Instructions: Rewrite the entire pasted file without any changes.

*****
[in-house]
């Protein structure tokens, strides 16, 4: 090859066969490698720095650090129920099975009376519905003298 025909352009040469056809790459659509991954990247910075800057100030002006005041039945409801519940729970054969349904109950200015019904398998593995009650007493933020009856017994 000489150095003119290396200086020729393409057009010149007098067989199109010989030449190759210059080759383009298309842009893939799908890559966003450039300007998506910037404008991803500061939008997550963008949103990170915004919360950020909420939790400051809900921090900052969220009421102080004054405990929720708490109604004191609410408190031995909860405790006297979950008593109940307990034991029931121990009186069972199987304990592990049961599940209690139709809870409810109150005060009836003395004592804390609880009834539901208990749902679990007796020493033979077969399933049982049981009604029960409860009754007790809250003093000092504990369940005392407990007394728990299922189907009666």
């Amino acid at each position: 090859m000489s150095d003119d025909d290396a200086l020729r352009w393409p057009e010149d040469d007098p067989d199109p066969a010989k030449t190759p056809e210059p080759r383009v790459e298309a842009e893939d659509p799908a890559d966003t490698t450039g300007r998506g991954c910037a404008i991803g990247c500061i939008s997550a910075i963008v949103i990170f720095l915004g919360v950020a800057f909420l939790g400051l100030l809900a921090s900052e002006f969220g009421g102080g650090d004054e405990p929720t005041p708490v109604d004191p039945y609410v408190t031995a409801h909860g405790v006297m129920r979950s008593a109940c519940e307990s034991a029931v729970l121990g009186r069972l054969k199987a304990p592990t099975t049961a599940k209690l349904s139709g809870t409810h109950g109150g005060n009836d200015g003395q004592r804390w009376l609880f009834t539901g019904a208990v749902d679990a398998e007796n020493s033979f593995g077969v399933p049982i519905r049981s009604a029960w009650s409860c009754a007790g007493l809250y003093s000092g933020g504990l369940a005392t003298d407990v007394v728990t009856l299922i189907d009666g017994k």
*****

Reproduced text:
[in-house]
């Protein structure tokens, strides 16, 4: 090859066969490698720095650090129920099975009376519905003298 025909352009040469056809790459659509991954990247910075800057100030002006005041039945409801519940729970054969349904109950200015019904398998593995009650007493933020009856017994 000489150095003119290396200086020729393409057009010149007098067989199109010989030449190759210059080759383009298309842009893939799908890559966003450039300007998506910037404008991803500061939008997550963008949103990170915004919360950020909420939790400051809900921090900052969220009421102080004054405990929720708490109604004191609410408190031995909860405790006297979950008593109940307990034991029931121990009186069972199987304990592990049961599940209690139709809870409810109150005060009836003395004592804390609880009834539901208990749902679990007796020493033979077969399933049982049981009604029960409860009754007790809250003093000092504990369940005392407990007394728990299922189907009666």
């Amino acid at each position: 090859m000489s150095d003119d025909d290396a200086l020729r352009w393409p057009e010149d040469d007098p067989d199109p066969a010989k030449t190759p056809e210059p080759r383009v790459e298309a842009e893939d659509p799908a890559d966003t490698t450039g300007r998506g991954c910037a404008i991803g990247c500061i939008s997550a910075i963008v949103i990170f720095l915004g919360v950020a800057f909420l939790g400051l100030l809900a921090s900052e002006f969220g009421g102080g650090d004054e405990p929720t005041p708490v109604d004191p039945y609410v408190t031995a409801h909860g405790v006297m129920r979950s008593a109940c519940e307990s034991a029931v729970l121990g009186r069972l054969k199987a304990p592990t099975t049961a599940k209690l349904s139709g809870t409810h109950g109150g005060n009836d200015g003395q004592r804390w009376l609880f009834t539901g019904a208990v749902d679990a398998e007796n020493s033979f593995g077969v399933p049982i519905r049981s009604a029960w009650s409860c009754a007790g007493l809250y003093s000092g933020g504990l369940a005392t003298d407990v007394v728990t009856l299922i189907d009666g017994k």